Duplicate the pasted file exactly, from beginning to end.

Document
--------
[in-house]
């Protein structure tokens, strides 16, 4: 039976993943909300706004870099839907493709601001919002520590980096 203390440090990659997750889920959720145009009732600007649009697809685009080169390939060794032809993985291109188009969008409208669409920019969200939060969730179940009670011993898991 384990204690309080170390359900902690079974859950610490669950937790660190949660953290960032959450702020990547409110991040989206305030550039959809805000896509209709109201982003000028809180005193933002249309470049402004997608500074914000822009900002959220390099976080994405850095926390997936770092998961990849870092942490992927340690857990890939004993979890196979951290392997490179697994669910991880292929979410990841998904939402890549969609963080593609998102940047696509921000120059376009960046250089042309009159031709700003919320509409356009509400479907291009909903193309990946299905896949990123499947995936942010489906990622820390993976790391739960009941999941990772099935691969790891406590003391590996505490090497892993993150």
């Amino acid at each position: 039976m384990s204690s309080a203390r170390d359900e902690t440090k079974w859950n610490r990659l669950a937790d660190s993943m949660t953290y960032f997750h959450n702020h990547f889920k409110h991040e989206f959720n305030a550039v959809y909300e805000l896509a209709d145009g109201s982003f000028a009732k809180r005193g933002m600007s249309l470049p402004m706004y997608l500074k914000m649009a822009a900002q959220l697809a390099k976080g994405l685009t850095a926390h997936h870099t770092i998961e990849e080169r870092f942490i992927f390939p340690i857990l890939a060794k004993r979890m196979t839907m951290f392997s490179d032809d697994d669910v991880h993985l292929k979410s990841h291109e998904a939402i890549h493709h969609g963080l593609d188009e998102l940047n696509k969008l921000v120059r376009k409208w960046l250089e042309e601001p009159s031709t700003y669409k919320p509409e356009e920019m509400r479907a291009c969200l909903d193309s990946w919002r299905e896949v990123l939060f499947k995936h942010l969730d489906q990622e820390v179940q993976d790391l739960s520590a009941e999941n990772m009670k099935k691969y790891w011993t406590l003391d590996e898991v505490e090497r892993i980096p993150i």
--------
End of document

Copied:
[in-house]
């Protein structure tokens, strides 16, 4: 039976993943909300706004870099839907493709601001919002520590980096 203390440090990659997750889920959720145009009732600007649009697809685009080169390939060794032809993985291109188009969008409208669409920019969200939060969730179940009670011993898991 384990204690309080170390359900902690079974859950610490669950937790660190949660953290960032959450702020990547409110991040989206305030550039959809805000896509209709109201982003000028809180005193933002249309470049402004997608500074914000822009900002959220390099976080994405850095926390997936770092998961990849870092942490992927340690857990890939004993979890196979951290392997490179697994669910991880292929979410990841998904939402890549969609963080593609998102940047696509921000120059376009960046250089042309009159031709700003919320509409356009509400479907291009909903193309990946299905896949990123499947995936942010489906990622820390993976790391739960009941999941990772099935691969790891406590003391590996505490090497892993993150």
């Amino acid at each position: 039976m384990s204690s309080a203390r170390d359900e902690t440090k079974w859950n610490r990659l669950a937790d660190s993943m949660t953290y960032f997750h959450n702020h990547f889920k409110h991040e989206f959720n305030a550039v959809y909300e805000l896509a209709d145009g109201s982003f000028a009732k809180r005193g933002m600007s249309l470049p402004m706004y997608l500074k914000m649009a822009a900002q959220l697809a390099k976080g994405l685009t850095a926390h997936h870099t770092i998961e990849e080169r870092f942490i992927f390939p340690i857990l890939a060794k004993r979890m196979t839907m951290f392997s490179d032809d697994d669910v991880h993985l292929k979410s990841h291109e998904a939402i890549h493709h969609g963080l593609d188009e998102l940047n696509k969008l921000v120059r376009k409208w960046l250089e042309e601001p009159s031709t700003y669409k919320p509409e356009e920019m509400r479907a291009c969200l909903d193309s990946w919002r299905e896949v990123l939060f499947k995936h942010l969730d489906q990622e820390v179940q993976d790391l739960s520590a009941e999941n990772m009670k099935k691969y790891w011993t406590l003391d590996e898991v505490e090497r892993i980096p993150i």